We say it as a joke, a snide comment, a way to relate to others, but it’s true. Struggles are real. We can dress them up in pretty smiles and say we know it will all work out, but that trudging through the mud of disappointment and questions is not really very funny. It’s kind of hard.
Kris and I have been through the wringer over the past few years. Some of the things that have hurt us have been our own fault, but most of it has just been a steep incline on the path marked for us. We didn’t choose it as much as God choosing it for us, and we’ve been a little tired.
I haven’t handled it well. I have been a little careless with my comments, I’ve been angry, blaming, discouraged and unmotivated. I haven’t given up, and I haven’t lost my bearing, but I’ve lost hope a time or two. It’s been a long hike in the fog.
I read my Bible. I saw verses of hope, but no comfort came.
Does that sound unchristian of me? I wouldn’t say that if I didn’t mean it. It seemed the dark was so thick I couldn’t press in to hear the voice of the Holy Spirit. That’s not a good feeling.
In it all I knew. I knew something beyond what I didn’t hear, see or feel. I knew that God had been part of it. I knew He was ordaining this path, that He saw it from the beginning and would be waiting at the end. I KNEW it. I didn’t have to pump myself up to know it, I just knew.
I didn’t know how long the path was.
The discouragement was in trying so hard to be a good wife, when I felt like a burden. To be a good mom, when I felt like a child. To be a good friend when I felt like I had nothing to offer.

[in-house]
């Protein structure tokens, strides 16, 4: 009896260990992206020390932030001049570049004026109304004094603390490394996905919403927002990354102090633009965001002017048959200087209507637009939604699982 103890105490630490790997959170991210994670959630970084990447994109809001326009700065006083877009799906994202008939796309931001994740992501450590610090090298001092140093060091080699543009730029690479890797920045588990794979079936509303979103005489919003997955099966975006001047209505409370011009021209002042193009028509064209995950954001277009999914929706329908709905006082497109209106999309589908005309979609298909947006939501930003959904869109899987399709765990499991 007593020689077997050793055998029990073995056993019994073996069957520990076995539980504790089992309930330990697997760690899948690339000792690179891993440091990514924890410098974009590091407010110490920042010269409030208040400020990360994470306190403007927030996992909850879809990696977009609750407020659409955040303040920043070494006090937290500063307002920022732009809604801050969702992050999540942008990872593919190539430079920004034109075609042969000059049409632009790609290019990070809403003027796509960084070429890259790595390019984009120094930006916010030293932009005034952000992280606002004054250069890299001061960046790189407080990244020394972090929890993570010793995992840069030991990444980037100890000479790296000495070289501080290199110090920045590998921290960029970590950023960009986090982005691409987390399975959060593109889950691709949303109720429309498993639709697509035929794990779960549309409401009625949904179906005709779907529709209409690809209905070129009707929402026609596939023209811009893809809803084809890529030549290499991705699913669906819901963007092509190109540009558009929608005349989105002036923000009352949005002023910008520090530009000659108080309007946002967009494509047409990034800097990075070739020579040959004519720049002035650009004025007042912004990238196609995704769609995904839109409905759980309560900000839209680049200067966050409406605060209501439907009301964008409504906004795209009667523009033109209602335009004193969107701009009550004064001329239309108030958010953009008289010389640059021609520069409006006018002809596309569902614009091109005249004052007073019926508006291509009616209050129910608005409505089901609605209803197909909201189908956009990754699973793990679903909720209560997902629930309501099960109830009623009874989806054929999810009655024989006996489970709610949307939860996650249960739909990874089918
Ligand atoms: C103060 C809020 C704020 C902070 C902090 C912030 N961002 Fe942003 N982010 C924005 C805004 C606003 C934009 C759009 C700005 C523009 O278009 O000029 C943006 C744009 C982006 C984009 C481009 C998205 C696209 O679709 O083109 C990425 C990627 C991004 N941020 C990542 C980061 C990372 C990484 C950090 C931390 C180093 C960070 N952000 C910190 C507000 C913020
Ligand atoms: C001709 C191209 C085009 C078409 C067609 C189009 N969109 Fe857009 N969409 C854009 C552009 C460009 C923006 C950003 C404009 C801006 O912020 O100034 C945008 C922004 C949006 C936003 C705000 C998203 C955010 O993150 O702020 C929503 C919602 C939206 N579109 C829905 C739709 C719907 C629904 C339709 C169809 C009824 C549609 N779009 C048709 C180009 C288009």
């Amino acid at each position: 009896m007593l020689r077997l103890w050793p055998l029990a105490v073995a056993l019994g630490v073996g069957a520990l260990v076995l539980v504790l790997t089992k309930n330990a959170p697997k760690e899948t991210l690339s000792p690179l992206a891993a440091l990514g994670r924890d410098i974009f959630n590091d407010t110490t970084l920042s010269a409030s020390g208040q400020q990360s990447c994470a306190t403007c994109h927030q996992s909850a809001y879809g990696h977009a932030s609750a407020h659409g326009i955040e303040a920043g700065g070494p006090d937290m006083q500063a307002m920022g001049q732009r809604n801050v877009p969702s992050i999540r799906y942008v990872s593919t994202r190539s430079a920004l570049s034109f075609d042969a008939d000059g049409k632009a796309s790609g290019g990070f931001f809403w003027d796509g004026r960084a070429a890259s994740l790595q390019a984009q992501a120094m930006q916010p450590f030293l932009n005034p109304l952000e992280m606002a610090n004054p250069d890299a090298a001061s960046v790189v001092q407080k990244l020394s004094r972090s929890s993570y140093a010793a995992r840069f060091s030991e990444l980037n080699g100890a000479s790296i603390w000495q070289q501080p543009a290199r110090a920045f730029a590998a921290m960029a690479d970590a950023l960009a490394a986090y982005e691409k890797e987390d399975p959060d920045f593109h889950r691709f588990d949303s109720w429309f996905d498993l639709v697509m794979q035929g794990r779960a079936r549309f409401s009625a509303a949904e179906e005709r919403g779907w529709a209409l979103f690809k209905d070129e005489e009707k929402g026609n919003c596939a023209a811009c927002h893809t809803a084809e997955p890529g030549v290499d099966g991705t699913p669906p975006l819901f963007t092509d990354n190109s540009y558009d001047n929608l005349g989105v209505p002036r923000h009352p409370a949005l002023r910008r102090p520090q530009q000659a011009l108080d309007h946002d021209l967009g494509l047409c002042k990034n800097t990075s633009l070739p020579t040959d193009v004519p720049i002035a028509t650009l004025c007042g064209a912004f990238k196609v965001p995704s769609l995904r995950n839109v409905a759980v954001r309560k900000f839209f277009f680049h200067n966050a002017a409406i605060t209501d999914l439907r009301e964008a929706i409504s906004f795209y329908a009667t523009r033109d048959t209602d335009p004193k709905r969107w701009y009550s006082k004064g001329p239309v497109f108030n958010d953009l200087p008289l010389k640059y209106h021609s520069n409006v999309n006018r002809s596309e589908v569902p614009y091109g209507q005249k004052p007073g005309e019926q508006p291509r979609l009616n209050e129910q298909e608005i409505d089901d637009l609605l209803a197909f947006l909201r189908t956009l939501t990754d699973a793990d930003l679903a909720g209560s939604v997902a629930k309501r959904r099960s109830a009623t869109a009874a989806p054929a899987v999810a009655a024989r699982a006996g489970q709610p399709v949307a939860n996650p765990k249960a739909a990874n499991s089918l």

But, I applied a few things along the way.
I kept walking: Even when my legs felt like lead weights and my eyes couldn’t see the next step, keep walking. Every day is another step closer to wherever God is taking us, and sitting down in a heap to feel sorry for myself, is a waste of time. I wasn’t exempt from ministry, from responsibility, from service or relationships. I had work to do, and I did it. I admit that I slacked on some housework, but in the daily challenges, like homeschooling, I was focused and determined to walk worthy of the calling I have received.
I kept talking: Communication is a wide road and it encompasses our thoughts and ideas, our joys and reflections, as well as our pain and our prisons. We can’t stop talking. Even if it feels like there’s nothing left to say, but what we said the day before. Sometimes it’s in saying it again with a new day’s light, that we finally hear what we’ve been missing. Every painful conversation is a candle shone from a new angle. Keep talking, until the truth is revealed.
I kept reading: My Bible was not as inspirational to me during this time. It felt like I was reading a book I couldn’t understand, but I kept reading it. I have a firm belief that reading the Word of God, especially reading out loud, will bring a truth and a perspective into my life that I don’t receive any other way. I didn’t feel the changes that God was working in my life during that time, but I know that His Word was at work, and I believe it was crucial to walking out of the valley we were in.